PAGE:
Breaking EMV’s Land Speed Record

Cayan platform EMV transaction times

Merchants may be shifting towards EMV, but new software solutions are shifting their focus towards making transacting at the point of sale faster. Henry Helgeson, cofounder and CEO of Cayan, joined Karen Webster for a candid discussion about what’s really slowing down EMV transactions in-store and why “quick chip” solutions might not be the long-term fix.

Midway into EMV month eight, the U.S. market is now looking at how to make the secure transactions move faster.

Research and frustrated merchants have reported that EMV transactions can take upwards of 15 seconds to complete — after the consumer has been told by the cashier to dip and not swipe and has figured out that she put the card in upside down. Those 15 seconds may not sound like much but can feel like minutes for today’s consumers and merchants who just want to get consumers through the line and out the door.

From MasterCard’s M/Chip Fast to Visa’s Quick Chip for EMV, new software solutions will soon hit the market that are expected to help merchants shave precious seconds off of EMV transaction times.

But Cayan Cofounder and CEO Henry Helgeson says that while these solutions are “awesome,” they may not entirely address the real issue behind the sometimes lagging time span that comes with processing EMV transactions.

Wanting to solve for those complex issues — making EMV as efficient as possible, while delivering a consistent consumer experience — is how Cayan’s Genius platform and ChipIQ technology enable retailers to process EMV transactions at an average of 3.66 seconds.



Once the EMV migration in the U.S. hit the six-month mark, payments players began turning their attention to the issue of speed at the point of sale.

Not only has EMV been a major behavior change for consumers — the obvious switch from swiping to dipping — that’s just the start. It’s the fact that consumers have to leave their card in the terminal for those precious 15 seconds, all the while being “told” by the customer-facing terminal not to remove the card, then being bleeped out when the all clear has been sounded — literally — and it’s safe to do so.

The card brands’ “quick chip” solutions allow consumers to dip and remove the card in almost the same amount of time that it takes today to swipe. The transaction itself still takes the requisite time to complete, but the consumer isn’t left staring at the terminal and doing the 15-second countdown in the process.

Helgeson noted that these solutions simply shorten the time a card has to be dipped and create inconsistencies for consumers as they are encouraged to remove a chip card prior to the transaction actually being complete.

As Helgeson explained: “I think our concern right now is that, even though we love that [quick chip] technology, could that create some confusion on the consumer side?”



Cayan’s Genius platform, Helgeson emphasizes, optimizes the EMV experience at the point of sale in a way that decreases the amount of time that the card interacts with the terminal, as well as purchase authorization times. As a result, the overall throughput at the point of sale is increased.

Something that Helgeson said has gotten interest from merchants in the fast food and QSR market, where keeping the lines moving is critical to business.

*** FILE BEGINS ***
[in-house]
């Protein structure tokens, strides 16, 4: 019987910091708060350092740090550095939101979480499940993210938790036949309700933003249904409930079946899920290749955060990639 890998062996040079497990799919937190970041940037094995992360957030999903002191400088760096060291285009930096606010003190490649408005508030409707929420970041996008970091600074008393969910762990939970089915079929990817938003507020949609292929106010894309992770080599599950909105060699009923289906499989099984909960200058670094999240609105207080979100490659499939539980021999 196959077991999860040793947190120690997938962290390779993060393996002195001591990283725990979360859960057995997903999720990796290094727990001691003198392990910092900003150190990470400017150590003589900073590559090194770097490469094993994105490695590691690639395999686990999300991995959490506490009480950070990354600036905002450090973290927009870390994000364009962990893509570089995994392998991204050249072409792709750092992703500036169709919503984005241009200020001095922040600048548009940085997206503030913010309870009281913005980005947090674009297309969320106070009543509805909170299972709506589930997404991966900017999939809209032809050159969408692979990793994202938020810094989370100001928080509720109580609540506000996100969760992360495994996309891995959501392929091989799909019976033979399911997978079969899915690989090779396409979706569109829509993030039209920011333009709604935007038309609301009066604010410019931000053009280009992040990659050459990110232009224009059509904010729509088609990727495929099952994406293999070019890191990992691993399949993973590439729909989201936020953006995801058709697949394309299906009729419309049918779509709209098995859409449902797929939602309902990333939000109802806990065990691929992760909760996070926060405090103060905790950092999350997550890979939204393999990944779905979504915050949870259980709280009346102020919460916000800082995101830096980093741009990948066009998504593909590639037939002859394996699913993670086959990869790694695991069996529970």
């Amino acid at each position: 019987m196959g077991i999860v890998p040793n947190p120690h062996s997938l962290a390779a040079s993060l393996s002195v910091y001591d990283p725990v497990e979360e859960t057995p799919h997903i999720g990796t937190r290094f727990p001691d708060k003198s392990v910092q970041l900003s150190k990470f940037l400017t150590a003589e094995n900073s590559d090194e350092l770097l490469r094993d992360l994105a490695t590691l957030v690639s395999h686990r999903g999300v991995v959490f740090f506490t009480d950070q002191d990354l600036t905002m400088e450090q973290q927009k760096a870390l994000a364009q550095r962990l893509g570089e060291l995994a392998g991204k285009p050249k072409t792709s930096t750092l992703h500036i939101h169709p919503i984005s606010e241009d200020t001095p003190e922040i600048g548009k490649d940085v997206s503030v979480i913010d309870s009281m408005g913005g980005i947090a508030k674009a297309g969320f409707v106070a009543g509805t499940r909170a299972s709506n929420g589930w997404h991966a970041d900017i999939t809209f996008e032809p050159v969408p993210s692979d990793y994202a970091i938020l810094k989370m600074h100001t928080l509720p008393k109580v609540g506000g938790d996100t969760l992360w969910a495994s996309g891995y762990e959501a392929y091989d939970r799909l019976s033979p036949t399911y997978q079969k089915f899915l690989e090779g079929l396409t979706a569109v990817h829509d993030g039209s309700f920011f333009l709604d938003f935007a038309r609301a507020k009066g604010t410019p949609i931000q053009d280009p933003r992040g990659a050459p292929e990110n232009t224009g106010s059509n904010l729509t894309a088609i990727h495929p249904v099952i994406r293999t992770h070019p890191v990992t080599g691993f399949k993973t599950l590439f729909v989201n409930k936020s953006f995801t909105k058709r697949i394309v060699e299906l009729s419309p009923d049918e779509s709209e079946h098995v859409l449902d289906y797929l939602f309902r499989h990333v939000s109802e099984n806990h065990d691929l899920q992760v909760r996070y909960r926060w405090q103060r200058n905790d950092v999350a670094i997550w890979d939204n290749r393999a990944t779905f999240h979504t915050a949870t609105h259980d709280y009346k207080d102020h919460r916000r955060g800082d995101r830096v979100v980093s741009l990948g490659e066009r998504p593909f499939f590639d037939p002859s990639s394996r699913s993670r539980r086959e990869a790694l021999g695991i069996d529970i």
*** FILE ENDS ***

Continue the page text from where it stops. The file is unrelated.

Helgeson said that his engineers were asked to architect the ChipIQ platform from the consumer’s perspective, not the engineer’s. Although Helegson was reluctant to disclose too many details about its “secret sauce,” ChipIQ is “within the construct and the regulations and rules around an EMV contact transaction” but optimizes the Level 2 and Level 3 application kernels in a way that reduces overall transaction time “dramatically.”

“EMV is very prescribed, and there is not a lot of room for interpretation. But, where there is, you can do some things differently,” Helgeson explained.

And as retailers begin the countdown to the holidays, Helgeson believes that there will be a lot of pressure for merchants to find a viable solution that sticks for speeding up EMV transaction times.

It begs the obvious question: Why did we have to wait six months to recognize the need for speed?



For a somewhat obvious reason, Helgeson pointed out. The EMV deadline left many rushing to get ready rather than taking the time to build solutions to both enable and optimize its performance. As much as everyone wanted to, Helgeson suggested, the “let’s just get this done as quickly as possible to hit the Oct. 1 liability shift deadline” mentality quickly set in.

“Because of that and it being the first time EMV has been done for a lot of these [terminal] engineering shops, in a lot of cases, it was just a function of rushing the implementation,” Helgeson explained. “There’s a lot of interaction that happens with the card, and if there isn’t efficient code running on the device, that’s where you get into trouble.”

Helgeson said his concern for the U.S. market now is the amount of time it is going to take to correct some of the rushed implementations that have already been rolled out, especially at the bigger retailers.

For terminals that are already operating slowly and inefficiently, Helgeson said that more than just a software solution is needed. “If you’re already talking about a 10-second transaction, it’s not EMV that’s the problem.”

To truly address the issues causing lag in the terminal for EMV, it may actually require re-architecting and looking at solutions from a different perspective.

“If somebody isn’t working on fixing this today, it may be too late,” he added.